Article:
Close-packed plane stacking is ...AaBbCc or ... aAbBcC... - Each atom has four neighbors in tetrahedral coordination - Natural configuration for covalent bonding C, Si, Ge, Sn (grey) Are all semiconductors or insulators

DC is the structure of the Group IV elements

MSE 200A Fall, 2008

J.W. Morris, Jr.University of California, Berkeley

Solid Solutions and Compounds Solid solution Solute distributed through solid - Substitutional: solutes on atom sites - Interstitial: solutes in interstitial sites

- Ordinarily small solutes (C, N, O, )

Ordered solution (compound) Two or more atoms in regular pattern (AxBy) Atoms may be substitutional or interstitial on parent lattice Compound does not imply distinguishable moleculesMSE 200A Fall, 2008

J.W. Morris, Jr.University of California, Berkeley

Atomic Resolution Image of Gum Metal

Gum metal: Ti-23Nb-0.7Ta-2Zr-1.2OMSE 200A Fall, 2008

J.W. Morris, Jr.University of California, Berkeley

Binary Compounds: Examples Substitutional: Bcc: CsCl Fcc: Cu3Au

Interstitial: Fcc octahedral: NaCl Fcc tetrahedral: -ZnS Hcp tetrahedral: -ZnS Bcc tetrahedral: Nb3Sn (A15)

MSE 200A Fall, 2008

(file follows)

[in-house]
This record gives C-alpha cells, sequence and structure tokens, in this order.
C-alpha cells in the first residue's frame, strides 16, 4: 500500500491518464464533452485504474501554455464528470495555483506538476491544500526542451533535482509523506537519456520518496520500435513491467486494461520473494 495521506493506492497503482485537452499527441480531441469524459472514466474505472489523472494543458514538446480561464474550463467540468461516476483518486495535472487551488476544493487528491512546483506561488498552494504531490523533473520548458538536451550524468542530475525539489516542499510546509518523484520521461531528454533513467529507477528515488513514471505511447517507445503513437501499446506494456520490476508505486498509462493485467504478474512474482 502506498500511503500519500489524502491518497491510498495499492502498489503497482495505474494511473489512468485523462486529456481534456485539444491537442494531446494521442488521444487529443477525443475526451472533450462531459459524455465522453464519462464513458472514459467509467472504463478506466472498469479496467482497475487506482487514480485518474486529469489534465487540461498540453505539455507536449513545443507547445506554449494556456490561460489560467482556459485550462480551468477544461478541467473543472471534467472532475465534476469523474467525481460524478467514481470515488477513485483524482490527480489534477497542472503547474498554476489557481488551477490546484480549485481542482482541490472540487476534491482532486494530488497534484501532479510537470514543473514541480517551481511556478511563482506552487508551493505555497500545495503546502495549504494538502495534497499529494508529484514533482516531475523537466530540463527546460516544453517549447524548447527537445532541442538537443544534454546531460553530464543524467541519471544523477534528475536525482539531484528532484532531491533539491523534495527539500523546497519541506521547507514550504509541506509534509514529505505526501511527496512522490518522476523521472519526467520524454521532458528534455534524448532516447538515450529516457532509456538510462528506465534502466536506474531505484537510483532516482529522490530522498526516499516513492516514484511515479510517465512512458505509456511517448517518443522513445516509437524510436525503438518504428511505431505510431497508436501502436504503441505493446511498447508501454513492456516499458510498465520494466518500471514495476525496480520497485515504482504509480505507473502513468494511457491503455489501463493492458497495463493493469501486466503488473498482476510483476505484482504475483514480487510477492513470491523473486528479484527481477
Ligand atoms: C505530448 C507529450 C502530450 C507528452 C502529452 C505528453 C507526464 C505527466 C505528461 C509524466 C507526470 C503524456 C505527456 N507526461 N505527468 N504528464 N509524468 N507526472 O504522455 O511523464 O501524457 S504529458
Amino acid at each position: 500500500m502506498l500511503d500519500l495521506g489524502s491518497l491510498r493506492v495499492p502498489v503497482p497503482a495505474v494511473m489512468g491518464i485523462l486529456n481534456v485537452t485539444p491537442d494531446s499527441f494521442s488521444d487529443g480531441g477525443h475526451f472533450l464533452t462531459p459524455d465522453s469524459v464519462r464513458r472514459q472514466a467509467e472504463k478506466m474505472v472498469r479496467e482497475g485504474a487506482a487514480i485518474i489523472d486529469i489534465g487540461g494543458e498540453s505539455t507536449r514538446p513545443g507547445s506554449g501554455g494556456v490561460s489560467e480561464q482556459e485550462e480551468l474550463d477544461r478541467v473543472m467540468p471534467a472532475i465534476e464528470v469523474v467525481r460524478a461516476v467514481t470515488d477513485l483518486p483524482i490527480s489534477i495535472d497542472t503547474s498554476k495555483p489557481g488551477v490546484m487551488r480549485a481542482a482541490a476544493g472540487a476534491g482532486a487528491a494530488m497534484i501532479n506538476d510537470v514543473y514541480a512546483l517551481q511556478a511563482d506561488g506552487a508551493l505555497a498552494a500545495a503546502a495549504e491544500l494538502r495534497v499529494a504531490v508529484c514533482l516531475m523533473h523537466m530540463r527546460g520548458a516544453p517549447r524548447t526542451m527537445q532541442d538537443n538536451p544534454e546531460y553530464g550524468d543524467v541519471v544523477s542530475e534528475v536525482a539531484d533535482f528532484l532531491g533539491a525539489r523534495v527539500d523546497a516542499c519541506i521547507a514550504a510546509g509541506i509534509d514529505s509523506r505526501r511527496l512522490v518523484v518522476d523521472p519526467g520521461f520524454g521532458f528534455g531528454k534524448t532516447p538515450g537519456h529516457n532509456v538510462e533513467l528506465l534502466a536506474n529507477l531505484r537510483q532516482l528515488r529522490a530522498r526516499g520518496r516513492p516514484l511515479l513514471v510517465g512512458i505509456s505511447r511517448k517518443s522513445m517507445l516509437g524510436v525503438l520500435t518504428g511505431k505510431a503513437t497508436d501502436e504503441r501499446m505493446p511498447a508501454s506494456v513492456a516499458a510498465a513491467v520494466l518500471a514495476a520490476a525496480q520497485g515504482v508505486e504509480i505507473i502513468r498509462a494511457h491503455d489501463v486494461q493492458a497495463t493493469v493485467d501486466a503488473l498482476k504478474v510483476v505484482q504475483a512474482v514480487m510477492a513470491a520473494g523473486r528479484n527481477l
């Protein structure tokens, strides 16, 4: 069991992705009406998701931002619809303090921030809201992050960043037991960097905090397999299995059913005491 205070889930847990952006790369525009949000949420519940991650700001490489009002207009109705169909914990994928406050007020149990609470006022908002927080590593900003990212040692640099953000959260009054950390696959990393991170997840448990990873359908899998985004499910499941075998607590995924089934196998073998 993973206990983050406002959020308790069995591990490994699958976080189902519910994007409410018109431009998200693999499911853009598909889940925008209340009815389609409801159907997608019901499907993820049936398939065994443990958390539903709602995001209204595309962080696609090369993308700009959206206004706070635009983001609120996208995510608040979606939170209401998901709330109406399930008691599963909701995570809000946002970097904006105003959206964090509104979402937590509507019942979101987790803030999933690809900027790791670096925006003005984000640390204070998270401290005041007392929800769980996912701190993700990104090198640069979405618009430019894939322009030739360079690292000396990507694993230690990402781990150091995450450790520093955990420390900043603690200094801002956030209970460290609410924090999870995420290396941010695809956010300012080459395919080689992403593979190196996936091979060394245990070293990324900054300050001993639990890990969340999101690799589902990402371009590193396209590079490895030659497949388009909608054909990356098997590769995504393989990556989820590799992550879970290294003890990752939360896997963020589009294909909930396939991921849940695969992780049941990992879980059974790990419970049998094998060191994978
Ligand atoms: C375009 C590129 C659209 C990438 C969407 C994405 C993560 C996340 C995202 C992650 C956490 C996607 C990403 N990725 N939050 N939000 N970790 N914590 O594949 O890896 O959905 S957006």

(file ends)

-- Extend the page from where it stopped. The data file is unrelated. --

J.W. Morris, Jr.University of California, Berkeley

BCC Substitutional: CsCl

BCC parent Stoichiometric formula AB A-atoms on edges B-atoms in centers Either specie may be A

Found in:

Ionic solids (CsCl) Small size difference RB/RA > 0.732 to avoid like-ion impingement

Intermetallic compounds CuZn (-brass)MSE 200A Fall, 2008

J.W. Morris, Jr.University of California, Berkeley

FCC Substitutional: Cu3Au FCC parent Stoichiometric formula A3B B-atoms on edges A-atoms on faces

Found in: Intermetallic compounds (Cu3Au) As sublattice in complex ionics E.g., perovskites BaTiO3 (ferroelectric) YBa2Cu3O7 (superconductor) Lattices of + and - ions must interpenetrate since like ions cannot be neighbors

MSE 200A Fall, 2008

J.W. Morris, Jr.University of California, Berkeley

FCC Octahedral Interstitial: NaCl

FCC parent Stoichiometric formula AB A-atoms on fcc sites B-atoms in octahedral voids Either can be A

Found in: